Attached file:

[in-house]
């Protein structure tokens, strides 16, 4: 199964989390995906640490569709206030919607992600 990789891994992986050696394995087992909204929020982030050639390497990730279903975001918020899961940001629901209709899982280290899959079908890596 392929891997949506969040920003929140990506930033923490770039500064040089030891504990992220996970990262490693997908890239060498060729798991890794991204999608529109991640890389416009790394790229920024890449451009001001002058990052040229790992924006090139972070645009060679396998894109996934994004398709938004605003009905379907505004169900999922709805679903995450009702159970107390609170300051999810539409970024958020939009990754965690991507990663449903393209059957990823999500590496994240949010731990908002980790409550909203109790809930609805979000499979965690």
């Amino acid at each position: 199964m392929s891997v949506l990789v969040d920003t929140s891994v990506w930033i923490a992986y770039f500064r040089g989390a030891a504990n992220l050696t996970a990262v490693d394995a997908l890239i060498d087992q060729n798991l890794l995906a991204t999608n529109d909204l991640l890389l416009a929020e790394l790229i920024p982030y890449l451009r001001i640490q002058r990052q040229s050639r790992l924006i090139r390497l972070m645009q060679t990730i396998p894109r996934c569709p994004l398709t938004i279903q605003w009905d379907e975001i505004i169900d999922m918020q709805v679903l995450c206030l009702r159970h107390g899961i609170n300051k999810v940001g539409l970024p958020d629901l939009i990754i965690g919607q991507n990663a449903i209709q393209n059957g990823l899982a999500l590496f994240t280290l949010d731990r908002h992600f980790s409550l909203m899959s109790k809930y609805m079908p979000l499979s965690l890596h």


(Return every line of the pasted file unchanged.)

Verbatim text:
[in-house]
């Protein structure tokens, strides 16, 4: 199964989390995906640490569709206030919607992600 990789891994992986050696394995087992909204929020982030050639390497990730279903975001918020899961940001629901209709899982280290899959079908890596 392929891997949506969040920003929140990506930033923490770039500064040089030891504990992220996970990262490693997908890239060498060729798991890794991204999608529109991640890389416009790394790229920024890449451009001001002058990052040229790992924006090139972070645009060679396998894109996934994004398709938004605003009905379907505004169900999922709805679903995450009702159970107390609170300051999810539409970024958020939009990754965690991507990663449903393209059957990823999500590496994240949010731990908002980790409550909203109790809930609805979000499979965690």
């Amino acid at each position: 199964m392929s891997v949506l990789v969040d920003t929140s891994v990506w930033i923490a992986y770039f500064r040089g989390a030891a504990n992220l050696t996970a990262v490693d394995a997908l890239i060498d087992q060729n798991l890794l995906a991204t999608n529109d909204l991640l890389l416009a929020e790394l790229i920024p982030y890449l451009r001001i640490q002058r990052q040229s050639r790992l924006i090139r390497l972070m645009q060679t990730i396998p894109r996934c569709p994004l398709t938004i279903q605003w009905d379907e975001i505004i169900d999922m918020q709805v679903l995450c206030l009702r159970h107390g899961i609170n300051k999810v940001g539409l970024p958020d629901l939009i990754i965690g919607q991507n990663a449903i209709q393209n059957g990823l899982a999500l590496f994240t280290l949010d731990r908002h992600f980790s409550l909203m899959s109790k809930y609805m079908p979000l499979s965690l890596h």